A fresh standoff has ensued between Stuttafords and SA’s elite furniture family Ellerine Brothers, which could jeopardise the fashion retailer’s crucial business rescue process.
Since Stuttafords placed itself into voluntary business rescue on October 28, management, shareholders and creditors have been jostling over a contentious rescue plan to save the 159-year-old retailer from liquidation.
In March, approximately 85% of creditors voted in favour of an amended rescue plan, which will see Ellerines feed R12 million into Stuttafords for a 76% stake. It currently owns a 26.4% stake in Stuttafords Stores, Stuttafords’ parent company.
Under the Ellerines-backed rescue plan, venture capitalist firm Vestacor would cede management of Stuttafords, paving the way for an unnamed retail expert to run the show.
Moneyweb has seen heated letter exchanges between attorneys representing rescue practitioners and Ellerines, which said it wasn’t obligated to inject money until a number of key concerns were addressed. This effectively delays the implementation of the approved rescue plan.
Fluxmans Attorneys’ Colin Strime, who represents rescue practitioners Neil Miller and John Evans, sent a letter on April 10 to Jane Andropoulos, a Bowman Gilfillan attorney representing Ellerines, on whether it still planned to inject R12 million.
Andropoulos responded that Stuttafords had not met conditions of the plan including the retailer agreeing with its landlords for continued tenancy and the reduction of rent and Nedbank (Stuttafords’ banker) or other financial institutions providing the retailer with a new overdraft facility.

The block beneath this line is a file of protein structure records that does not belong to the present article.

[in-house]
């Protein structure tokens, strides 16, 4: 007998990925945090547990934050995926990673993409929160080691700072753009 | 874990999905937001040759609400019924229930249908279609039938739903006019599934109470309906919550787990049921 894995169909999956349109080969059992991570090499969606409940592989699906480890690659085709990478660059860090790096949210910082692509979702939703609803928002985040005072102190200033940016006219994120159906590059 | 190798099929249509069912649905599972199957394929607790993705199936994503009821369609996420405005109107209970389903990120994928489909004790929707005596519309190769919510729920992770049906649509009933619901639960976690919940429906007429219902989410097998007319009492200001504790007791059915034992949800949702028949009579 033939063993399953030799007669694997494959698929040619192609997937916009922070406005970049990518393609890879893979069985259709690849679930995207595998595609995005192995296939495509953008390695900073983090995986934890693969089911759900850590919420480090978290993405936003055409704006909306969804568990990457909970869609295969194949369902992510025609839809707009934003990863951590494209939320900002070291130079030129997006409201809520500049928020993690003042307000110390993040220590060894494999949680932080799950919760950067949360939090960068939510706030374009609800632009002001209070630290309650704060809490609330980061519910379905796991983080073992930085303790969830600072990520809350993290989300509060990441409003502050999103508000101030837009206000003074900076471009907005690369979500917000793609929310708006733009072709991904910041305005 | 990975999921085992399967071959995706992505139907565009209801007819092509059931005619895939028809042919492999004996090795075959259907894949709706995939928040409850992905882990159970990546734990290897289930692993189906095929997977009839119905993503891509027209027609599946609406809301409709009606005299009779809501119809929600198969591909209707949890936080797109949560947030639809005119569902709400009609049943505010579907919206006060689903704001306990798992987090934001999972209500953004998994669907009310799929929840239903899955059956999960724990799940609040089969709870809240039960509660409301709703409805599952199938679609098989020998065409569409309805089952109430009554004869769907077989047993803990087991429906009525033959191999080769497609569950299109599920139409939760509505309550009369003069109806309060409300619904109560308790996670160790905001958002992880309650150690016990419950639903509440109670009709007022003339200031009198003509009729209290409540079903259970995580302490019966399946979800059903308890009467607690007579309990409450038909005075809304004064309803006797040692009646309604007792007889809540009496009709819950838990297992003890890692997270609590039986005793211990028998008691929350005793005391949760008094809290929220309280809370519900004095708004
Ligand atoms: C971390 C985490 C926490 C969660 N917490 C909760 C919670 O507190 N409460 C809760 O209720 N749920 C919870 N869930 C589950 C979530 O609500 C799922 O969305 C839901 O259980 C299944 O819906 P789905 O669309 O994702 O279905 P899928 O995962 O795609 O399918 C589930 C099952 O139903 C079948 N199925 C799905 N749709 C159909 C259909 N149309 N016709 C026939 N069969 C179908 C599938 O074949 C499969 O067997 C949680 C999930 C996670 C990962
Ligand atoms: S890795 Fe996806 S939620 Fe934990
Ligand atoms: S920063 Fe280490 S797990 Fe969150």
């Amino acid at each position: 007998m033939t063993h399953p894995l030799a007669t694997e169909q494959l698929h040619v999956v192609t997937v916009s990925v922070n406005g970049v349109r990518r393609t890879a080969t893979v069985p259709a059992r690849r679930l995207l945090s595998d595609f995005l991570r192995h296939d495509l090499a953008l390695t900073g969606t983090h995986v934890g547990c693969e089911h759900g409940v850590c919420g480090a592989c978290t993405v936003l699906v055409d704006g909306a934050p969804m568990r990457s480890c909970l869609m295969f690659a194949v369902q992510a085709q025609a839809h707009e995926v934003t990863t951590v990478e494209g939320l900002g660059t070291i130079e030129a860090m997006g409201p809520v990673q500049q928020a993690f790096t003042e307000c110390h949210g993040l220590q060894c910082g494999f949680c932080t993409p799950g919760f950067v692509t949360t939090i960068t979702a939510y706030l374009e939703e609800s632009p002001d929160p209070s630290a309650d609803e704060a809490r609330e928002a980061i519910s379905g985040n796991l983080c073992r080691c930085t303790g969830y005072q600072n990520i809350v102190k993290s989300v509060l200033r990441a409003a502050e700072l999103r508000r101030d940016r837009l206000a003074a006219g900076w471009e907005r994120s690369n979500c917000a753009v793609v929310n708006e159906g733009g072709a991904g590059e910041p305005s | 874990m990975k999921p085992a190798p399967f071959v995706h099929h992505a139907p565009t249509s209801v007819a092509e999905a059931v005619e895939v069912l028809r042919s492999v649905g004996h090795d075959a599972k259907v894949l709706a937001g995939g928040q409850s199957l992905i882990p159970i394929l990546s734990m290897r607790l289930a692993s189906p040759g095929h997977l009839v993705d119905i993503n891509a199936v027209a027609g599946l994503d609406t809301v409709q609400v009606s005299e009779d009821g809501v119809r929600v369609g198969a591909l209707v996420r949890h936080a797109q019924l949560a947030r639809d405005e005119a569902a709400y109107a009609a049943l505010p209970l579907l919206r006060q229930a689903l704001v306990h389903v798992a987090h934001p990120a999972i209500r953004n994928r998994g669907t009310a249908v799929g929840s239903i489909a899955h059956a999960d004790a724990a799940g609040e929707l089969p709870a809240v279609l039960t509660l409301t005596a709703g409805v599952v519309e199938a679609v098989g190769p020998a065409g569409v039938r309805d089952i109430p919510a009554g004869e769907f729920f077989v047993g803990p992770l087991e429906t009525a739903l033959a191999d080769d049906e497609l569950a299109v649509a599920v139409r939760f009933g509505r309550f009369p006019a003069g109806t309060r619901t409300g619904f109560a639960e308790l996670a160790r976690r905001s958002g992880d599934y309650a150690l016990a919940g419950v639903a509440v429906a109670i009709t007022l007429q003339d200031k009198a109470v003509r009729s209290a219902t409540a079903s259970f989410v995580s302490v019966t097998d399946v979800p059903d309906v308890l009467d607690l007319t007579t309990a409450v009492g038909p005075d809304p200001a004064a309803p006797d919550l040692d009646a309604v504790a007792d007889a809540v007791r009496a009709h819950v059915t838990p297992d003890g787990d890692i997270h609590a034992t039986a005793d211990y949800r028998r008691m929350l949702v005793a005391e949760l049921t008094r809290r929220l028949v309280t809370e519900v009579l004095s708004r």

Ellerines said it was also frustrated by its attempts to access Stuttafords’ financial records in order to determine whether it’s capable of rescue and engage with creditors on whether they would continue to supply the retailer. Based on these concerns, Ellerines believes that Stuttafords doesn’t have sufficient agreements with creditors that would enable it to continue on a solvent basis.
Creditors – as contained in the rescue plan – are owed R836 million including Nedbank (R120 million), Levi Strauss (R2.2m), L’Oréal SA (R13.5m), Tommy Hilfiger (R14.6m), Polo (R10.9m), Puma (R2.1m), Adidas (R1.34m), Estée Lauder (R53.8m) and many others.
Under the approved rescue plan, creditors will be paid 4 cents in the rand, an additional 21 cents in the rand over the next 21 months and a further undisclosed final distribution. This means that creditors will be taking an estimated 75% write-off on their debt.
The retailer has nine department stores and 16 mono-brand stores (brands with their stand-alone stores) and three stores outside SA (two in Botswana and one in Namibia). Various creditors of Namibia and Botswana have not been paid by Stuttafords.
Rescue practitioners respond
The rescue practitioners said they were “shocked and astounded” by Ellerines’ latest assertions and accused it of trying to “escape” from its promises. Since creditors voted in favour on March 8 on a rescue plan amended by Ellerine to include its cash injection, Strime said it was always privy to Stuttafords’ financial information and that it had an opportunity to meet with some creditors. He added that a number of agreements have already been concluded with suppliers and “huge strides of progress” have been made with landlords.
“If your clients [Ellerines] persist with their attitude again, we reiterate that this will most likely lead to the liquidation of Stuttafords,” he said in the letter dated April 19 to Andropoulos.
He further claimed that Ellerines refused to meet with Nedbank to arrange new overdraft facilities and withdrew from a crucial equity process after the rescue plan was approved, in which bidders were invited to subscribe for some or all of the equity in the company – signs that it was no longer interested in rescuing Stuttafords.
An urgent meeting with creditors will be held on Wednesday to discuss prospects of the business rescue.